On the replicator dynamics of lexical stress: accounting for stress pattern diversity in terms of evolutionary game theory
This paper accounts for stress pattern diversity in languages such as English, where words that are otherwise equivalent in terms of phonotactic structure and morphosyntactic category can take both initial and final stress, as attested in hoˈtel – ˈlentil, ˈenvoy – Saˈvoy, ˈresearchN – reˈsearchN, or ˈaccessV – acˈcessV . Addressing the problem in general and abstract terms, we identify systematic conditions under which stress pattern diversity becomes stable. We hypothesize that words adopt those stress patterns that produce, on average, the best possible phrase level rhythm. We model that hypothesis in evolutionary game theory, predict that stress pattern diversity among polysyllabic word forms depends on the frequency of monosyllables, and demonstrate how that prediction is met in Present Day English and in its history.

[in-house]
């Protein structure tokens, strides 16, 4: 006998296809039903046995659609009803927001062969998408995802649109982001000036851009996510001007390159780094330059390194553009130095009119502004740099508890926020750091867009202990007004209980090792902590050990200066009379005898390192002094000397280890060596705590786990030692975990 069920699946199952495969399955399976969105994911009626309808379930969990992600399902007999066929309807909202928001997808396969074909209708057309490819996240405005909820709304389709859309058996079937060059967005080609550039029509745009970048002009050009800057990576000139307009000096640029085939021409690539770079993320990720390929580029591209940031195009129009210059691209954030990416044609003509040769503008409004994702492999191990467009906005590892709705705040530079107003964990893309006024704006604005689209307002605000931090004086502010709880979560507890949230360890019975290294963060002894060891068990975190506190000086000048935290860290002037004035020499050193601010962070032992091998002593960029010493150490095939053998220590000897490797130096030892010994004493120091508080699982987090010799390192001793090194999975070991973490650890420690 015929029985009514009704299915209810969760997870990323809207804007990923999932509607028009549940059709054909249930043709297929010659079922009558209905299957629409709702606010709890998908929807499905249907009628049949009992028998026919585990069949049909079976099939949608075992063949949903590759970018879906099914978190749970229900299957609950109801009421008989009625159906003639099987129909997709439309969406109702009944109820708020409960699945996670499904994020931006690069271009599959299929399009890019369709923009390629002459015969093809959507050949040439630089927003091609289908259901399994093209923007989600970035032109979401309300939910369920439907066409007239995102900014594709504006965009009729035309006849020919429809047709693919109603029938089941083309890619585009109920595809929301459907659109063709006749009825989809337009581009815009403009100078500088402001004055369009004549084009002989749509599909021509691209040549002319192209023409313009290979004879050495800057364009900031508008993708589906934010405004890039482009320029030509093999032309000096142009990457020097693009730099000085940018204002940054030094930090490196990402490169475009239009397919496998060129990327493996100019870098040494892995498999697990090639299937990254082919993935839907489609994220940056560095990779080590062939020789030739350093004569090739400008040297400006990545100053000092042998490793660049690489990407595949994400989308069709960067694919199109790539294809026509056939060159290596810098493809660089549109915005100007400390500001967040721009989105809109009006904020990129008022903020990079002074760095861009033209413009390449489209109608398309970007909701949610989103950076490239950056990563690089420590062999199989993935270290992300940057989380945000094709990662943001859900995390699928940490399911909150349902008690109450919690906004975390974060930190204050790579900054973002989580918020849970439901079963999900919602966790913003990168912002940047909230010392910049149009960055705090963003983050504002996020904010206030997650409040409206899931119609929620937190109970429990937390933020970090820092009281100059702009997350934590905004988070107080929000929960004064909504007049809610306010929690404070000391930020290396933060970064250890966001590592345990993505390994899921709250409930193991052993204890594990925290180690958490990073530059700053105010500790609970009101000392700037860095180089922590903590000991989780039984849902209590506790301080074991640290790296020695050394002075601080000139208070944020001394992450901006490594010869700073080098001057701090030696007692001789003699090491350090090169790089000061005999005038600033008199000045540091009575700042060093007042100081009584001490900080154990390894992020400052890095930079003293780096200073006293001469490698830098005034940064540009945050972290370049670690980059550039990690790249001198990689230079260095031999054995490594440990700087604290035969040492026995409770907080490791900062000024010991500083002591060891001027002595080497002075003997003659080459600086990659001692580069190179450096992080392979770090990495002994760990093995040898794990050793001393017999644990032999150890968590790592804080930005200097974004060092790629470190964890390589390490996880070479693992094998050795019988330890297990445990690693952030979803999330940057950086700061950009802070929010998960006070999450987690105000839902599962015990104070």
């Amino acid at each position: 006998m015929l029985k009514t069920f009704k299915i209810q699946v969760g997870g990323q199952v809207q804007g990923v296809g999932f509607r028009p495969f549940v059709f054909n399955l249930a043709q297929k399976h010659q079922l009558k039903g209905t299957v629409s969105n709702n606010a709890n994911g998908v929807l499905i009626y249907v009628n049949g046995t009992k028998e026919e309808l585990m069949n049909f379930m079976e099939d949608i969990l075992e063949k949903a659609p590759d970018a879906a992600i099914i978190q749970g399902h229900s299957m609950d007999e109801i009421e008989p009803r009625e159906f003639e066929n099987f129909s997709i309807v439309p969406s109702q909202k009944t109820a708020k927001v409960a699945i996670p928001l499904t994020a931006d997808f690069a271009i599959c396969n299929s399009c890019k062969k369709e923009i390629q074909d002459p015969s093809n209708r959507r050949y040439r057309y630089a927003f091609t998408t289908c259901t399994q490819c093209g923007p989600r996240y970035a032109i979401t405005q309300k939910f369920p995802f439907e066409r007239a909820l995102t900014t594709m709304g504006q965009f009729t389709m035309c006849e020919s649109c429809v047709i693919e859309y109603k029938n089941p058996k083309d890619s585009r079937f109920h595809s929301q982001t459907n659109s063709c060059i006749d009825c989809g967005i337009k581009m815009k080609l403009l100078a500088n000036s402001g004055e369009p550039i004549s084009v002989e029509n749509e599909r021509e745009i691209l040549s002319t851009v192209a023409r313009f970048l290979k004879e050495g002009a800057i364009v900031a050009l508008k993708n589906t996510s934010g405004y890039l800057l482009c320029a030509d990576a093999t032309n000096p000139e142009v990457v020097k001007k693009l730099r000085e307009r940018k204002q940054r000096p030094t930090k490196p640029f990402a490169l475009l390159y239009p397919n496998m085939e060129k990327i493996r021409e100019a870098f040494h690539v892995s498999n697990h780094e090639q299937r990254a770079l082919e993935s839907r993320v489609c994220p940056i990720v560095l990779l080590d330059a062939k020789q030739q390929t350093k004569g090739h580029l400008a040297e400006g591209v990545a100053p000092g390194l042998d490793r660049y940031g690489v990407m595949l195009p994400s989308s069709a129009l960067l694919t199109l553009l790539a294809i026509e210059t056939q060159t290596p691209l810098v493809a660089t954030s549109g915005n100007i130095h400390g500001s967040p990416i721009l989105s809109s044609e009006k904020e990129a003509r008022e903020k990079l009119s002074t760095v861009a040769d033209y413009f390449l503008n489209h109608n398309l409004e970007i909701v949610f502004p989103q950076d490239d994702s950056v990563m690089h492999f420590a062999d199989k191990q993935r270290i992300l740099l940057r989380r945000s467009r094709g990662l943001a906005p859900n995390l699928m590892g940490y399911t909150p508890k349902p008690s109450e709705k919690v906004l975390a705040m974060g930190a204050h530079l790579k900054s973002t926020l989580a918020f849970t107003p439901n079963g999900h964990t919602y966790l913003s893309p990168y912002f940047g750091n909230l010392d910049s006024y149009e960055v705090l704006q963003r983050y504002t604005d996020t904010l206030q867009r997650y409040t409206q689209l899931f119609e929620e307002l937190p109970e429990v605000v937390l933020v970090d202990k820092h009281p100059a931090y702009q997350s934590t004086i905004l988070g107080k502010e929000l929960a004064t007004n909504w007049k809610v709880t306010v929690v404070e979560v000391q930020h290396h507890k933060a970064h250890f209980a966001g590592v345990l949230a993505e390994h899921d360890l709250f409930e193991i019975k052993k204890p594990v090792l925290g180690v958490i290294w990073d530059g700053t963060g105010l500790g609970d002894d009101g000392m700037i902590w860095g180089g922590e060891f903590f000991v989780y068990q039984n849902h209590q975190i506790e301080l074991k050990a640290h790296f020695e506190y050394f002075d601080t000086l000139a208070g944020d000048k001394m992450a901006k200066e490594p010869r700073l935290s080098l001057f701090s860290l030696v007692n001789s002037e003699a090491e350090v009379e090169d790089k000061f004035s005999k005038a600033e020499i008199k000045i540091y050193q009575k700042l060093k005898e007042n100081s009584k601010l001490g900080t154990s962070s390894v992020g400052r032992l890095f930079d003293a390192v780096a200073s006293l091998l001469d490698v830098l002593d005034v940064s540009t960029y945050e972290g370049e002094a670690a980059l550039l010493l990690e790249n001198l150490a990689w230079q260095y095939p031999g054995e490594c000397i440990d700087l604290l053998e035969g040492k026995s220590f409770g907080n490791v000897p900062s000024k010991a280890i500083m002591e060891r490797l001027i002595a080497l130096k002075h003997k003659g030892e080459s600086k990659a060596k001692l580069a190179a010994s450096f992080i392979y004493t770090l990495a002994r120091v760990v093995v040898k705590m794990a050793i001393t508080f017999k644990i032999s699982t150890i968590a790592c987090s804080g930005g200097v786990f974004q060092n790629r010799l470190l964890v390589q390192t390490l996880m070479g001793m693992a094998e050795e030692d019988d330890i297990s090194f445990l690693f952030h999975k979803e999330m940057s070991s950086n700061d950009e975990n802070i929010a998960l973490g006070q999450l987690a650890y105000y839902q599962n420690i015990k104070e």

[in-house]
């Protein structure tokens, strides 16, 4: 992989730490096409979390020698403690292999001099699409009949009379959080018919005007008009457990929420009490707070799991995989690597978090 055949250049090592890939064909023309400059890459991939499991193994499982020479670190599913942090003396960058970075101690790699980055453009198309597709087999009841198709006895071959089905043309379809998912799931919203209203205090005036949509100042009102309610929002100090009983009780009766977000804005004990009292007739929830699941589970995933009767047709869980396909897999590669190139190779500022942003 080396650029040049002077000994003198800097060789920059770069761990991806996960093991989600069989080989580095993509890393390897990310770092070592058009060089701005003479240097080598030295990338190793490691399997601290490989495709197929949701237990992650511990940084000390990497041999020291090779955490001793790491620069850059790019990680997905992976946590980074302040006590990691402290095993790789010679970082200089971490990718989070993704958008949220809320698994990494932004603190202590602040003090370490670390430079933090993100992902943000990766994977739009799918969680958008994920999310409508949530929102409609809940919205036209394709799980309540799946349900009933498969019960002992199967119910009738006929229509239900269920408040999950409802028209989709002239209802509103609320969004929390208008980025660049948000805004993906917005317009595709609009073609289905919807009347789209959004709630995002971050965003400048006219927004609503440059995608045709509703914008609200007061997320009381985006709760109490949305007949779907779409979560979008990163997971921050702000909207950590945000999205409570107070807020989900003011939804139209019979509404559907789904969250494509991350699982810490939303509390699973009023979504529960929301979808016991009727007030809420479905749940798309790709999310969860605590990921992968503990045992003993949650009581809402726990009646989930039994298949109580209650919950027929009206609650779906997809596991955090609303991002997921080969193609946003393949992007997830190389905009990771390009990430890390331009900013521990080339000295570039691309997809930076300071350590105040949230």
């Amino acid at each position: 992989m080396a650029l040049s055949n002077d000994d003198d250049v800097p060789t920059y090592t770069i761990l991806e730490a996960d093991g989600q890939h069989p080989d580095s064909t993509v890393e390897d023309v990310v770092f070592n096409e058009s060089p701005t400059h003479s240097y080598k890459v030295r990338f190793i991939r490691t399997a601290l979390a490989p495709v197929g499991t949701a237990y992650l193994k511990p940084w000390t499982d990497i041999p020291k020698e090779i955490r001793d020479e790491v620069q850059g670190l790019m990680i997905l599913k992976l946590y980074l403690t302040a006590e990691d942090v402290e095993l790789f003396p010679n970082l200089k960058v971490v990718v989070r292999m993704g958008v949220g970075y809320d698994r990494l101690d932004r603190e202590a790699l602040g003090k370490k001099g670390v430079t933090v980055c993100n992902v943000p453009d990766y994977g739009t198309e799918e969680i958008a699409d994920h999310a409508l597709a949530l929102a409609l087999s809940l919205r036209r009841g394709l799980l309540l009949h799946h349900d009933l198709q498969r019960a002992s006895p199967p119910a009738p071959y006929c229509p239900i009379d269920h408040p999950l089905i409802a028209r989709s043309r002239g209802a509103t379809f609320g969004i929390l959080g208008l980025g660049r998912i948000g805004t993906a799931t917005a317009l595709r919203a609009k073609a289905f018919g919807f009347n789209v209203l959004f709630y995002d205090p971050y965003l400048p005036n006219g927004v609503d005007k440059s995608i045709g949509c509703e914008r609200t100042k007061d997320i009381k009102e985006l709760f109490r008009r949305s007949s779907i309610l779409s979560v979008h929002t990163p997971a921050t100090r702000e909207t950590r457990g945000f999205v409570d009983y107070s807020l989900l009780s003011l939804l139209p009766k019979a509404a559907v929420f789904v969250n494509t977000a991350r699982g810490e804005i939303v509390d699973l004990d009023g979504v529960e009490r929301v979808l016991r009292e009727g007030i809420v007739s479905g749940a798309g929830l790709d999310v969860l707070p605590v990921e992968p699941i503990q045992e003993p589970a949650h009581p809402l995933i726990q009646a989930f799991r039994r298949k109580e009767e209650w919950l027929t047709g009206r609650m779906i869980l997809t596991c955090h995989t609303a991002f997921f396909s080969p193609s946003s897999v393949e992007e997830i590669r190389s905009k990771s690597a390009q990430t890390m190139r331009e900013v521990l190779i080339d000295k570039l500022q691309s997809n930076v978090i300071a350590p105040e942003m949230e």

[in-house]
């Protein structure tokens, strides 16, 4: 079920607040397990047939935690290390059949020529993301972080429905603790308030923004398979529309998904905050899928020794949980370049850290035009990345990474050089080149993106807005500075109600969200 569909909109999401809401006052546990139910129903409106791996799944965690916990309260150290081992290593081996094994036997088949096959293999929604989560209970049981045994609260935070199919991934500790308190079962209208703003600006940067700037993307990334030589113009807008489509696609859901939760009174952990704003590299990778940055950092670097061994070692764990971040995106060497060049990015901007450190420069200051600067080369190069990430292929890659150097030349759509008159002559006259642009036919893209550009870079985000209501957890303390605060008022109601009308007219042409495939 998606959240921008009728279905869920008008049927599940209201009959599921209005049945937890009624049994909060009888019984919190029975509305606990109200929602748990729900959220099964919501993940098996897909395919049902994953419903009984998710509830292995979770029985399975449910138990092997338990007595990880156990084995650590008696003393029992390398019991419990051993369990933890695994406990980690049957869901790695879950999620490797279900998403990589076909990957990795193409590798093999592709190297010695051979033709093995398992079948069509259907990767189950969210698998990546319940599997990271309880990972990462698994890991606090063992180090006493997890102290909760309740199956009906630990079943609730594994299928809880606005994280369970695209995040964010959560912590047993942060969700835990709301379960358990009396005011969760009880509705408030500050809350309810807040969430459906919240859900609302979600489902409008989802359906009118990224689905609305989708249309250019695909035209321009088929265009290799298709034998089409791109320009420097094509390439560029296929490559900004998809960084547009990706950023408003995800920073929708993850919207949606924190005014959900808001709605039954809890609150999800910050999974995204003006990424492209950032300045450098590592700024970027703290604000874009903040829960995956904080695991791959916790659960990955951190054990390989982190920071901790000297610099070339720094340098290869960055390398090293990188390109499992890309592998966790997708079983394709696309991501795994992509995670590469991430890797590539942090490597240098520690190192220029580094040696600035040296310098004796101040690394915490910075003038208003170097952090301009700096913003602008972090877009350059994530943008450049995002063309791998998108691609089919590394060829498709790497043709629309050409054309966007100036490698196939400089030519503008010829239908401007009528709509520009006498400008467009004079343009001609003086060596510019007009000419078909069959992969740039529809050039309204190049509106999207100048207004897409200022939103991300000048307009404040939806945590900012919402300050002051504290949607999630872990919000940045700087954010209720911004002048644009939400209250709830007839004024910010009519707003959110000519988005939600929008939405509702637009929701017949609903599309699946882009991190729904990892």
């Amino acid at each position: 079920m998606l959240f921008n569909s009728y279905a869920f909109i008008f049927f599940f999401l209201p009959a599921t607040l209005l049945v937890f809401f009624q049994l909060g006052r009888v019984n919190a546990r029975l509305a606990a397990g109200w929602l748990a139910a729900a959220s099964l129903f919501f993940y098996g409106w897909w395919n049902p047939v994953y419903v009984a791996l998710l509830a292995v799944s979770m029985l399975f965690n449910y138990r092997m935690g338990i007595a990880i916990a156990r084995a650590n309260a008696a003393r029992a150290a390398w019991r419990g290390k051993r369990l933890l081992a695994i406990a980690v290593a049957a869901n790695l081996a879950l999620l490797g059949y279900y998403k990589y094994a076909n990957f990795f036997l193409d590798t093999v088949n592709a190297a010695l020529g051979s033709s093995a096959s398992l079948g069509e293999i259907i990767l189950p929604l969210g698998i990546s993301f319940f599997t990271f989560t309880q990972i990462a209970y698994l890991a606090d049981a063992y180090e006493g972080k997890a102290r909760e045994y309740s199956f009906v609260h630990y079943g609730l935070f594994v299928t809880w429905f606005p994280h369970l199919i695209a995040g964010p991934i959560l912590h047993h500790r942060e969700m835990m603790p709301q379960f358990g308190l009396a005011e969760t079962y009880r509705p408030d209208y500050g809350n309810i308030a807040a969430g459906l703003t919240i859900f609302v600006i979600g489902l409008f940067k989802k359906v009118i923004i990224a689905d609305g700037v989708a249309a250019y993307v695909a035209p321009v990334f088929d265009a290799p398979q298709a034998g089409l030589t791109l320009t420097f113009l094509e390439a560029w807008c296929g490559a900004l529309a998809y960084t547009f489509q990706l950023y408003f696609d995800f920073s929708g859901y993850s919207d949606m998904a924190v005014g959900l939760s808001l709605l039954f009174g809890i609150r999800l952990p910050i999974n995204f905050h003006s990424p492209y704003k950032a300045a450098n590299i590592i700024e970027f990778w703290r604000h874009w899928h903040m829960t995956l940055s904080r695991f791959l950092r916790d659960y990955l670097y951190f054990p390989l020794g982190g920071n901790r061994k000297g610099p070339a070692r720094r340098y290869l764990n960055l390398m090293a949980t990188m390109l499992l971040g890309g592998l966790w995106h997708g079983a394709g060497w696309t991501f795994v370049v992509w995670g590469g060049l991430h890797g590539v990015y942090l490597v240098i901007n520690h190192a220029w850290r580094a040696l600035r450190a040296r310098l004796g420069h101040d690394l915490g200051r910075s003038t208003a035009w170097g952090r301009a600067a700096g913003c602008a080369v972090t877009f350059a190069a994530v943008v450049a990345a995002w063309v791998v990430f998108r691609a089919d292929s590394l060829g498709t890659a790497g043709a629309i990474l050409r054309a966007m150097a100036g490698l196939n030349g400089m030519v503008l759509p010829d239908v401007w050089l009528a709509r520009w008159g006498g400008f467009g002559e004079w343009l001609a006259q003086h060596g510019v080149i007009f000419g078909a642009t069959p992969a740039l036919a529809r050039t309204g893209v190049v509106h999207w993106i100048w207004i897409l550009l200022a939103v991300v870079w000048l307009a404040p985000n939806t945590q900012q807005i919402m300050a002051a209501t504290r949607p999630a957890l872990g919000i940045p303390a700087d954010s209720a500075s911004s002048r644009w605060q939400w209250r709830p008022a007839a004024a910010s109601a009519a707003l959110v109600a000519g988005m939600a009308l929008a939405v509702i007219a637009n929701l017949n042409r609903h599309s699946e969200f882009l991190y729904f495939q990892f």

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CC BY-SA 4.0 - Creative Commons Attribution-ShareAlike 4.0 International License.
CC BY-SA 4.0 International